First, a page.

• Barbituarates, like mephobarbital (Mebaral®) and pentobarbital sodium (Nembutal®)

Signs and symtpoms of CNS depressant abuse include:

  • Feeling sleepy, confused or dizzy
  • Having trouble walking
  • Making poor, unsafe choices that can be harmful to you or others, like neglecting children or having unprotected sex with more than one partner
  • Rapid eye movement

Taking CNS depressants with alcohol can cause slowed heart rate and breathing, even leading to death in some cases.

What are opioids?

Opioids are painkillers (medicines used to relieve pain), especially after injury or surgery. They lessen the amount and strength of pain you feel by affecting your brain’s response to pain. They’re also sometimes used to treat cough or diarrhea. When used properly, opioids can help you manage pain safely. But when these prescription drugs are abused, they can be harmful, even deadly.

Common prescription opioids include:

  • Codeine
  • Hydrocodone (Vicodin®)
  • Morphine (Kadian®, Avinza®)
  • Oxycodone (Oxycotin®, Percocet®)

The street drug heroin also is an opiod.

Signs and symptoms of opioid abuse include:

  • Constipation
  • Depression
  • Low blood pressure
  • Slow or trouble breathing
  • Confusion
  • Sweating
  • Clumsiness, poor coordination

If you’re using opioids:

  • If you’re not pregnant, use birth control so you don’t get pregnant. Opioids can cause serious problems for your baby, like birth defects and NAS, if you take them during pregnancy.
  • If you’re pregnant or thinking about getting pregnant, tell your health care provider. Don’t stop taking the medicine until you talk to your provider. Quitting suddenly (called cold turkey) can cause severe problems for your baby, including death. Your health care provider or a drug treatment center can treat you with drugs like methadone or buprenorphine. These drugs can help you reduce your need for opioids in a way that’s safe for you and your baby.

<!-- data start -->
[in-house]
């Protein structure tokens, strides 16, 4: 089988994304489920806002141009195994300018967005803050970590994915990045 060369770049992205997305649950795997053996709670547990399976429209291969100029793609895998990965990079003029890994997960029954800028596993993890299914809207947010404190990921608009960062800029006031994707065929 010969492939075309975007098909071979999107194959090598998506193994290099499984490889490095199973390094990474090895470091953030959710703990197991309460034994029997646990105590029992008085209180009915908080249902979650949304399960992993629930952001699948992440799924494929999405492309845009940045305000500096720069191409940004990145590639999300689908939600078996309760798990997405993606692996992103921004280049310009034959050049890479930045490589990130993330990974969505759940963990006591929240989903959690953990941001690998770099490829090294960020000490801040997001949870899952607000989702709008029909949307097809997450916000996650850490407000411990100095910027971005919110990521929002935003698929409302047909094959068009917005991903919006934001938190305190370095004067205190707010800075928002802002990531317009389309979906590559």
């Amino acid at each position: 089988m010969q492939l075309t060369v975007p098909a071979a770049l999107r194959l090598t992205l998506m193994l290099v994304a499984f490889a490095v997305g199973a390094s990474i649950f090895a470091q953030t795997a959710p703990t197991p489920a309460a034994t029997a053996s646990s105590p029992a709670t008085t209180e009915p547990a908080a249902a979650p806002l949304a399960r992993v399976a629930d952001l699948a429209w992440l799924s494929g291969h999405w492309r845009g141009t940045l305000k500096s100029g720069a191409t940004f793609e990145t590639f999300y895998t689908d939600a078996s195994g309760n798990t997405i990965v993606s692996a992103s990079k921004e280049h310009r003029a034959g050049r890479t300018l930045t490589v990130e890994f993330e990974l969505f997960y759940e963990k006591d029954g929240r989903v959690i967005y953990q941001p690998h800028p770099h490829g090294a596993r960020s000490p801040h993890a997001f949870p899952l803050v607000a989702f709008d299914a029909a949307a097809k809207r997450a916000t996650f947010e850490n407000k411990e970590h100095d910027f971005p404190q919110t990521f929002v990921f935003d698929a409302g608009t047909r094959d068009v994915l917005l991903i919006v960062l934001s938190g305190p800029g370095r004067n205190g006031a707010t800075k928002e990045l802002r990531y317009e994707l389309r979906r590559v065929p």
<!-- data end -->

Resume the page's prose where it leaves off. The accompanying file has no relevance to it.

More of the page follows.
What are stimulants?

Stimulants are medicines that help you stay alert and give you energy. They’re used to treat several conditions, including:

  • Attention deficit disorder. This disorder makes it hard for you to focus or pay attention.
  • Depression. This is a medical condition in which strong feelings of sadness last for a long time and interfere with your daily life. It needs treatment to get better.
  • Narcolepsy. This is when the brain can’t control when to sleep and wake.
  • Short-term weight loss

Common stimulants include:

  • Dextroamphetamine (Adderall®, Dexedrine®)
  • Methylphenidate (Concerta®, Ritalin®)

Signs and symptoms of stimulant abuse include:

  • Paranoia. This is thinking that others are trying to harm you because you see, hear or feel things that aren’t really happening.
  • Aggressive behavior, like having arguments or fights
  • Trouble sleeping
  • Weight loss

How can you get help to quit abusing prescription drugs?

Talk to your health provider. He can help you get treatment to quit. Or contact: 

For more information

Mother to Baby

Last reviewed January 2015